0312 Communication and signals to be used during the search Due to the overlap the Search and Localization Phase normally will have with the Rescue Phase during SUBSAR operations, the provisions of this article may cover all phases of the operation, although instructions contained are more focused on the Search and Localization Phase. 1. Above water communications. a. SUBSAR signals. Standard NATO communication procedures should be used for SUBSAR Operations. Formats for SUBSAR signals are given in Annex 3B, including addressees. The word SUBLOOK, SUBMISS or SUBSUNK is to be included in the text of all signals relating to SUBSAR operations. FLASH is mandatory as the signal precedence for the signals initiating SUBLOOK, SUBMISS or SUBSUNK, and for signals ordering any of the operations to be carried out. Other signals concerning the operation should not normally be given precedence higher than IMMEDIATE. b. ISMERLO Alert. Activating an alert on the ISMERLO website will automatically provide immediate notification to registered SMER experts and rescue system capable nations world wide c. Traffic management suggested rule. Experience has shown that SUBSAR operations can generate a large amount of signal traffic. It may be highly desirable for the appropriate Maritime Commander to implement MINIMIZE. In addition, as some units may not have on-line communications facilities, traffic addressed to such ships must be kept to a minimum. Traffic levels can also be reduced by sensible use of a policy of reporting by exception. The SSRA should consider this whenever issuing a blanket request for information. d. Visual communications. Table 3-2 below contains a list of distinguishing signals used by units and Commands, during a SUBSAR Operation Table 3-2. SIGNAL Large red flag at mast head by day All-round flashing red light at mast head at night Yellow flag by day Two black pennants by day and green Very light OSC OSC All submarines List of distinguishing signals used during SUBSAR Operations SHOWN BY SIGNIFICANCE Indicates OSC during operation SUBLOOK/SUBMISS/SUBSUNK Indicates OSC during operation SUBLOOK/SUBMISS/SUBSUNK Submarine taking part in search Possible message can be heard. Units in vicinity to maintain sonar silence ORIGINAL I - 3 - 17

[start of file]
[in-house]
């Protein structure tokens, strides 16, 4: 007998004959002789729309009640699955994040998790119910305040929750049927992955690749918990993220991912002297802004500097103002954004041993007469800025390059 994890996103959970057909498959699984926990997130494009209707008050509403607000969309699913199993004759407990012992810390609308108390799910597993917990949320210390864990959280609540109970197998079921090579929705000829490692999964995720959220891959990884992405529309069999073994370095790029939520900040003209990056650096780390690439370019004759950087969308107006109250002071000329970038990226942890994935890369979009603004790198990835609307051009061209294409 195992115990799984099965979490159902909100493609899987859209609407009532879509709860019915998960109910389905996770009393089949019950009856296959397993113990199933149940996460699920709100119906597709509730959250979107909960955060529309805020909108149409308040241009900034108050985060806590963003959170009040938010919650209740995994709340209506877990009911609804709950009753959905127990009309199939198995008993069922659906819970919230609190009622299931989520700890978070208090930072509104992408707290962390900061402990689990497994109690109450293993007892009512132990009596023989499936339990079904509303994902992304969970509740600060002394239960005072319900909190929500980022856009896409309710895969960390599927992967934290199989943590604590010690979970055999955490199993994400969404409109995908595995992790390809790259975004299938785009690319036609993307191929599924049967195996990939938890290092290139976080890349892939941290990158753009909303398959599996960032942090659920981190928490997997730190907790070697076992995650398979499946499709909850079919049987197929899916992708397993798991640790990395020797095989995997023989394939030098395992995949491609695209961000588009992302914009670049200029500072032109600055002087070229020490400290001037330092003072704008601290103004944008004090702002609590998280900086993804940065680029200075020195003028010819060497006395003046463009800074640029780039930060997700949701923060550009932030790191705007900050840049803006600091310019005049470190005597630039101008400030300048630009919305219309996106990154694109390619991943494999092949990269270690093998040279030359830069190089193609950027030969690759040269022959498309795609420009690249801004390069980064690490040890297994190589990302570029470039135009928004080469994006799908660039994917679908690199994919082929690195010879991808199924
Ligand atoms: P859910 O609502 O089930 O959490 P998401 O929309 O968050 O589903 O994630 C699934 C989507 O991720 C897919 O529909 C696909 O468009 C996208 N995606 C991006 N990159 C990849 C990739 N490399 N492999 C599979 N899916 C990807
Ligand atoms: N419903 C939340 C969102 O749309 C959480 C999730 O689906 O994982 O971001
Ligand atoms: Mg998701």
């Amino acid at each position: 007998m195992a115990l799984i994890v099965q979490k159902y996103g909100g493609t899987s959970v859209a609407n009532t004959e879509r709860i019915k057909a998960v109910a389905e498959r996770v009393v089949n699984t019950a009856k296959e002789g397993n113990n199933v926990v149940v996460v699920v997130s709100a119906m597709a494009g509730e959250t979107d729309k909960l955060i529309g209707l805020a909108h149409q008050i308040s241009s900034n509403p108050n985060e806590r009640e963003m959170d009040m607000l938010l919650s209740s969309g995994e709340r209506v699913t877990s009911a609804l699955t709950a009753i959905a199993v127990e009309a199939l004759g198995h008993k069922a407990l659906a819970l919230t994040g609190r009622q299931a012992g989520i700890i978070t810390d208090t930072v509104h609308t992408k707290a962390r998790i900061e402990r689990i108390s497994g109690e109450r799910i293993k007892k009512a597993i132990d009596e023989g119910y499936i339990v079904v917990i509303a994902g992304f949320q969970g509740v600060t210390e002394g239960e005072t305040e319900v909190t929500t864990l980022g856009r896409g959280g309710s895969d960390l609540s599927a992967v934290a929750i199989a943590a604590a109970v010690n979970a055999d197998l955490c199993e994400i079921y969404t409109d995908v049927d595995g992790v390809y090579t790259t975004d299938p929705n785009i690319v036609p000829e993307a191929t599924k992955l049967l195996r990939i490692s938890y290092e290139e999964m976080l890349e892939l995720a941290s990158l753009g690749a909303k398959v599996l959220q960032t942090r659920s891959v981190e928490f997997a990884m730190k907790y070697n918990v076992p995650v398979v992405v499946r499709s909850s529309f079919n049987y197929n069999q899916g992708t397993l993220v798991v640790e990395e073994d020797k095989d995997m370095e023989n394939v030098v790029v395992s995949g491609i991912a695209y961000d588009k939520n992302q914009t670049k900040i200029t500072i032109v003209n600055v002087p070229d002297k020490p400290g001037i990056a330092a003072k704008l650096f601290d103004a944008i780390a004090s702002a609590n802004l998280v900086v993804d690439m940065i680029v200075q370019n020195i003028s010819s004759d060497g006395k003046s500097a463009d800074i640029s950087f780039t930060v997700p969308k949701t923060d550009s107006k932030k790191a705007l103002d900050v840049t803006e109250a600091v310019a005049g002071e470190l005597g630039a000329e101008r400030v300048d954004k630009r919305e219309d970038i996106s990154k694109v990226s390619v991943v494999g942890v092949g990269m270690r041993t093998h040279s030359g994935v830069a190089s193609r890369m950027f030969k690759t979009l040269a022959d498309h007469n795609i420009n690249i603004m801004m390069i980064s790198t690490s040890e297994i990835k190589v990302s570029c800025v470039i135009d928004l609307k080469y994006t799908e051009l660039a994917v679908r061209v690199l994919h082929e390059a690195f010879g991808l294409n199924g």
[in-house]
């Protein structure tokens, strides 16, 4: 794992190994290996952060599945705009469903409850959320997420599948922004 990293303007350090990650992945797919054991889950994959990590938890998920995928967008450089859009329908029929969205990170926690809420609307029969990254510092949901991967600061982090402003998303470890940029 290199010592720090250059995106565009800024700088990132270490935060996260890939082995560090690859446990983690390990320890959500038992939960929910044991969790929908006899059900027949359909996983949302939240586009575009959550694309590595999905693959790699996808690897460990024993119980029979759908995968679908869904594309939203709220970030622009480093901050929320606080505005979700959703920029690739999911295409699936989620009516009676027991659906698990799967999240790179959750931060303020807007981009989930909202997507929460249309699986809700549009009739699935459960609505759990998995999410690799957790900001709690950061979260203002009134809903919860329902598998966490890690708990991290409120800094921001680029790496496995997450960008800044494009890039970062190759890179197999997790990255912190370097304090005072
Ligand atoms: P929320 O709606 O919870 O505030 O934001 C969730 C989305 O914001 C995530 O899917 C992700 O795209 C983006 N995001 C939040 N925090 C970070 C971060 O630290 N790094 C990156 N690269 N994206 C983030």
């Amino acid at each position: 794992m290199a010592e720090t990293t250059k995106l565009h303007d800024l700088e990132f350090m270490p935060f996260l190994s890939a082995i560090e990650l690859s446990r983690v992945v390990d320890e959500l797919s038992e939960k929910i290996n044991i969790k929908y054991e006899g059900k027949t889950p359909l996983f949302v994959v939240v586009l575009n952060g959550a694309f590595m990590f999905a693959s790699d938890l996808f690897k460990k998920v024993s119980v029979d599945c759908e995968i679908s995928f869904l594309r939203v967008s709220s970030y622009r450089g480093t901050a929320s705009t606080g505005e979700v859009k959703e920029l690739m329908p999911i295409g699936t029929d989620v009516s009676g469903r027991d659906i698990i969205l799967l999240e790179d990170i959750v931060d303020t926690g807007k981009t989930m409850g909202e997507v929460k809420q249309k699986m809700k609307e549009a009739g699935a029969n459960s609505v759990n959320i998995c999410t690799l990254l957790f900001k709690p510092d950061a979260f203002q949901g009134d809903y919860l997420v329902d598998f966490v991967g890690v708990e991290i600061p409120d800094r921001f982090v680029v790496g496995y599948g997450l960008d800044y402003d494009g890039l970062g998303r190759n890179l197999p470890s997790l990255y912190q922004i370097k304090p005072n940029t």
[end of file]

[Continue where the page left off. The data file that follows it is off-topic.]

Anti-submarine vessels

ATP-57(B) SIGNAL Green Very light by day or night Two white flares (rockets) by night Vertical searchlight Searching ships Datum ship SHOWN BY SIGNIFICANCE Possible underwater message. Units in vicinity to maintain sonar silence Fired by first ship to sight survivors/escapees in water Datum position

2.

Underwater (UWT) Telephone Communications a. UWT communications may be difficult depending on conditions. Any ship in UWT communication with the DISSUB should ensure that her most experienced operators are available in order that no information from the DISSUB is needlessly lost. When communications are being attempted other units in the area should be warned to stop all unnecessary noise. To assist in overcoming problems caused by background noise, high sea states etc, a three letter UWT code has been devised to be used only when communicating with a DISSUB (see annex 3C). b. Underwater Communications Guard. This duty should be assumed automatically by the first ship or submarine arriving in the area and capable of communicating with, or intercepting messages from a sunken submarine. Subsequently the OSC is to detail the most suitable ship available and, as the search develops, a Guard Ship should be detailed for each searching Group. A helicopter fitted with UWT may temporarily assume the duty of Underwater Communications Guard until the arrival of the first UWT-fitted ship or submarine. c. Initial calling of the DISSUB. Having marked the Datum position, the first ship capable should carry out a periodic listening watch on sonar and attempt to establish communication by UWT. A visual or active sonar search should not prejudice this initial action. d. Use of UWT. No ship, submarine or helicopter of the Search Force is to transmit any underwater signal unless: (1) Suspected UWT Communications have been received from what appears to be the DISSUB. (2) The initial call is being made (See paragraph 0312.2.(c) above). The time of all calls on UWT made by searching ships is to be logged so that subsequent reports of interception of UWT messages can be evaluated. Throughout the entire SUBSAR operation, ship and submarine names should be used on UWT. e. Firing of Single Charges During Search. In order to keep the stricken submarine informed of the presence and movements of surface ships, and indicate to her that distress signals will be seen, the Search Force is to fire a single grenade every 10 minutes. If the Search Force is split into several groups, the OSC must decide whether more than one ship should fire the charges; if it is decided that the spread of forces merits more than one unit firing single charges, the OSC must coordinate the firings to avoid confusion and interference. ORIGINAL I - 3 - 18